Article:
The opinion of the court was delivered by: BUCKLO
MEMORANDUM OPINION AND ORDER
A jury awarded the plaintiff, Viskase Corporation ("Viskase"), $ 102,384,681 in damages against the defendant American National Can Company ("ANC"), for patent infringement. I subsequently granted ANC's motion for a new trial on infringement as it relates to Affinity based films on the grounds that Viskase's expert witness perjured himself and that his testimony was central to Viskase's infringement case.
Viskase Corp. v. American Nat'l Can Co., 979 F. Supp. 697, 699-705 (N.D. Ill. 1997). Viskase now moves for partial summary judgment on the issue of infringement.
For the reasons set forth below, Viskase's motion is granted.
This patent infringement action involves six United States patents owned by Viskase. All of the asserted claims of the six patents are directed to heat-shrinkable films that contain very low density polyethylene ("VLDPE"). A VLDPE is a linear polyethylene plastic. At trial, I defined a linear polyethylene plastic as a polyethylene plastic that "contains insignificant amounts of long chain branching." (Pl.'s Ex. 7, Trial Tr. 2636-37).
Viskase alleges that ANC infringed its patents by making and selling films containing the Affinity PL-1840 ("Affinity") resin manufactured by Dow Chemical Company ("Dow").
Viskase moves for partial summary judgment on the issue of infringement based on my claim interpretation rulings and on the undisputed facts uncovered at the first trial.
Based on my previous rulings, the only infringement issue in this case is whether Affinity is a linear polyethylene plastic, i.e, does it "contain insignificant amounts of long chain branching." (Id.). Viskase argues that "insignificant" modifies "amounts" and that according to Webster's Ninth New Collegiate Dictionary 80, 626 (1989), "amount" means "the total number or quantity" and "insignificant," given its ordinary meaning, means "small in size, quantity, or number." Consequently, "insignificant amounts" relates to the number of long chain branches. If Affinity has the same number or fewer long chain branches than recognized linear polyethylenes, the amount of long chain branching must be "insignificant."
To support its interpretation, Viskase argues that I have already expressly refused to adopt ANC's position that "insignificant" should be further defined as not having an effect on the properties, and in particular, not having an effect on rheological properties. Viskase quotes a statement that I made at trial that "I wasn't going to instruct that [what is significant] had to do with rheological properties," (Pl.'s Ex. 7, Trial Tr. at 2397), and my September 29, 1997 opinion where I refused to find that I "must accept, as a matter of law, [ANC]'s rheological theory of long chain branching." Viskase, 979 F. Supp. at 699. Viskase, however, takes both statements out of context to imply that I accepted its interpretation of "insignificant amounts of long chain branching" when in fact, I neither accepted nor rejected it.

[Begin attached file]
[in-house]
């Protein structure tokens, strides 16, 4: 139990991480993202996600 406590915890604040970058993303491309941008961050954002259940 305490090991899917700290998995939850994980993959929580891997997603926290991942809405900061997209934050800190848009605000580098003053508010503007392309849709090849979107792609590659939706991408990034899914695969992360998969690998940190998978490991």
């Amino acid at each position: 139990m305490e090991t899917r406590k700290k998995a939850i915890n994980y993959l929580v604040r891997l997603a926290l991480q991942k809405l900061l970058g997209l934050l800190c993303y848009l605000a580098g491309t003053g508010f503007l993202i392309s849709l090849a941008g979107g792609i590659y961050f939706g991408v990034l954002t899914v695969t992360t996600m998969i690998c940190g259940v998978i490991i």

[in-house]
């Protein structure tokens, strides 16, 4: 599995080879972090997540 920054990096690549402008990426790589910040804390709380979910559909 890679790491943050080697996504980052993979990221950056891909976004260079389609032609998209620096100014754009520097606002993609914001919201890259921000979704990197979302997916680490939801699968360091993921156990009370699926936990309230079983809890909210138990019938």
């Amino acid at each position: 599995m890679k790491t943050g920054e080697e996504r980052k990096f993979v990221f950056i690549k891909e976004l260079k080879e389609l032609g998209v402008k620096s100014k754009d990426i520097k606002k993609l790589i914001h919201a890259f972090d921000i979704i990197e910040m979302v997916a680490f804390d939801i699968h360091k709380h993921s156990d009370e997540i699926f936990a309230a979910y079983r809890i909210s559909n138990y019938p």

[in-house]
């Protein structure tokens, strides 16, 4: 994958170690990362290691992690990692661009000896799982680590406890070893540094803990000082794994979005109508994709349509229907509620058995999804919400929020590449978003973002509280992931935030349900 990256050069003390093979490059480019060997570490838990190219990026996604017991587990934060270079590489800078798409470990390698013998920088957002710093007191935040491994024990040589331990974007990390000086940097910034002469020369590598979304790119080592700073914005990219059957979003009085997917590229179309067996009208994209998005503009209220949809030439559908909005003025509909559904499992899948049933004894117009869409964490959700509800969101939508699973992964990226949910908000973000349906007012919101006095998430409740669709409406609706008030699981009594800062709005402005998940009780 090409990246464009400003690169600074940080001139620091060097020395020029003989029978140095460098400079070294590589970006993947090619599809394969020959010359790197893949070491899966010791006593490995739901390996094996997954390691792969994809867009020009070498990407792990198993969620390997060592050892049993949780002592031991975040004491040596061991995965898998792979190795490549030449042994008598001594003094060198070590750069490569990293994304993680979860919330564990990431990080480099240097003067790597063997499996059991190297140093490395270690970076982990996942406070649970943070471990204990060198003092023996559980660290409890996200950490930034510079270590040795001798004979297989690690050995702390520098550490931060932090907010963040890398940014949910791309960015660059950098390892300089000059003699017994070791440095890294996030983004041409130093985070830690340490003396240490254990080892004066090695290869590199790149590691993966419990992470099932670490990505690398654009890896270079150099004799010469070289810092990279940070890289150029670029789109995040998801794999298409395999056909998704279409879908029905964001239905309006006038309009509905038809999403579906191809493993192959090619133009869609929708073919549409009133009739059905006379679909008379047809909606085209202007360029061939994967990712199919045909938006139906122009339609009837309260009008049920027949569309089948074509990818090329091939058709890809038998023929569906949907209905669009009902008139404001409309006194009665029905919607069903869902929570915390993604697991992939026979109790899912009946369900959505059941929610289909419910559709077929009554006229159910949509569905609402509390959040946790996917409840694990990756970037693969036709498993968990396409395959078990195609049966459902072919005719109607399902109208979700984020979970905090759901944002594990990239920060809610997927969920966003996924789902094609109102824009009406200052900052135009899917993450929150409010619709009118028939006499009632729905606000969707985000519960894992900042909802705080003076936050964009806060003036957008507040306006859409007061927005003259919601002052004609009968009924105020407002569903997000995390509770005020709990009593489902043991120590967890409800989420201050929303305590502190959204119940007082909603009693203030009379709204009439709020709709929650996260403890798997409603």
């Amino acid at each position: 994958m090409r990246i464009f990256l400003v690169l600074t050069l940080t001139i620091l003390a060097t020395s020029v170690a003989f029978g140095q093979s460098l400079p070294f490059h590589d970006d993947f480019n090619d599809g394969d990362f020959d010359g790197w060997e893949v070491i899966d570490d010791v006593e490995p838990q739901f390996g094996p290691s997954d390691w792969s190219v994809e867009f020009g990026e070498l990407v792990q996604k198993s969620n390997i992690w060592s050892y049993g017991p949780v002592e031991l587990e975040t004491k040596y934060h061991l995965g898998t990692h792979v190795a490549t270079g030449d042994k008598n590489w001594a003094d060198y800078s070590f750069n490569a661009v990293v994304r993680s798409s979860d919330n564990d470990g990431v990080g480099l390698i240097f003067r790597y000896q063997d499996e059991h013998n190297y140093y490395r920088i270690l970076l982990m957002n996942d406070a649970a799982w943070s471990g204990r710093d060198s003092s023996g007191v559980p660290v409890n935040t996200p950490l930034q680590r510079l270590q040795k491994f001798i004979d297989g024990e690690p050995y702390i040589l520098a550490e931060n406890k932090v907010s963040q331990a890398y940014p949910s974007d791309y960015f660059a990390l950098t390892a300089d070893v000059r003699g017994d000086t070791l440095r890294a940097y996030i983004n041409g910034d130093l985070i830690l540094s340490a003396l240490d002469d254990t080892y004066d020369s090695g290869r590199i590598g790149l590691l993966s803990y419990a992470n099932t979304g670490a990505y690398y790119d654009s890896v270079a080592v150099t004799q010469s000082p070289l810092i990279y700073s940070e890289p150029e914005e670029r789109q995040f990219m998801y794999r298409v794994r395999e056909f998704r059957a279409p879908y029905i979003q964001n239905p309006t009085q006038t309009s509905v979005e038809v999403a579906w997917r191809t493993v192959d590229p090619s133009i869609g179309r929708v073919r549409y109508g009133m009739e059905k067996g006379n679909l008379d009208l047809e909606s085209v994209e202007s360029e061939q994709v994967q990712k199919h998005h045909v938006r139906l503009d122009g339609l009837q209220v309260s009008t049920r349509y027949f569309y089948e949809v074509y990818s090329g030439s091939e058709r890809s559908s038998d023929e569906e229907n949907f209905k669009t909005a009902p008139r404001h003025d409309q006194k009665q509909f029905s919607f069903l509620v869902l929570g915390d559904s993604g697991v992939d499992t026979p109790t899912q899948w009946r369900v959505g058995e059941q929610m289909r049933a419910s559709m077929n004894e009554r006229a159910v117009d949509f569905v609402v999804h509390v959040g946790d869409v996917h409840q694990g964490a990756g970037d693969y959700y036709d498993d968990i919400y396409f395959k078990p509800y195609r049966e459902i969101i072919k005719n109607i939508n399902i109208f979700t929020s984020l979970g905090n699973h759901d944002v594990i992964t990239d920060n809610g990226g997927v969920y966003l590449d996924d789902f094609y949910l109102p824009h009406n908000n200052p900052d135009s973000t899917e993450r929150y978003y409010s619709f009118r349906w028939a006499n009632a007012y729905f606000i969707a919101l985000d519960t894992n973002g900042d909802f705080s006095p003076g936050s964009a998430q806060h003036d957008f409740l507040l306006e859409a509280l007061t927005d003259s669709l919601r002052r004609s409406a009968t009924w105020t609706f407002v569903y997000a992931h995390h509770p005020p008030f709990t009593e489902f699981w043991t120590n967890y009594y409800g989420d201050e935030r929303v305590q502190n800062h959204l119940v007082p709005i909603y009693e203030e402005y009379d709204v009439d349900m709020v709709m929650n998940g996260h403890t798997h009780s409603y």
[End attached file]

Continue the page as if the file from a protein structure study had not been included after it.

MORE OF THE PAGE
At trial, I did not reject ANC's interpretation of "insignificant." Rather, I stated that I could not rule on it as a matter of law. (Pl.'s Ex. 7, Trial Tr. at 2395-2401). "The jury essentially had to decide first, whether to use a numerical or rheological test to determine 'significant' levels of long chain branching, and then to determine, under whichever test it thought correct, whether films made with the Affinity resin had significant levels of long chain branching." Viskase, 979 F. Supp. at 699.
Similarly, in my decision to grant ANC a new trial, I stated that the parties disagreed over what was significant and presented their positions at trial through experts. Id. at 698-99. After reviewing the evidence, I declined to accept as a matter of law ANC's rheological theory of long chain branching. Id. at 699. "Neither party presented convincing evidence that its test for long chain branching is the only acceptable test used by experts in the field. Dow's test of rheological qualities may or may not be sound . . . ." Id.
Since neither my statements at trial nor my September 29 decision on a new trial support Viskase's argument, I do not accept its interpretation of insignificant as a matter of law.
Viskase moves for summary judgment on literal infringement on the basis of its interpretation of "insignificant." In essence, it argues that since Affinity has less long chain branching then recognized linear polyethylenes, that as a matter of law, the amount of long chain branching cannot be significant. But since I have not accepted Viskase's reading of "insignificant ...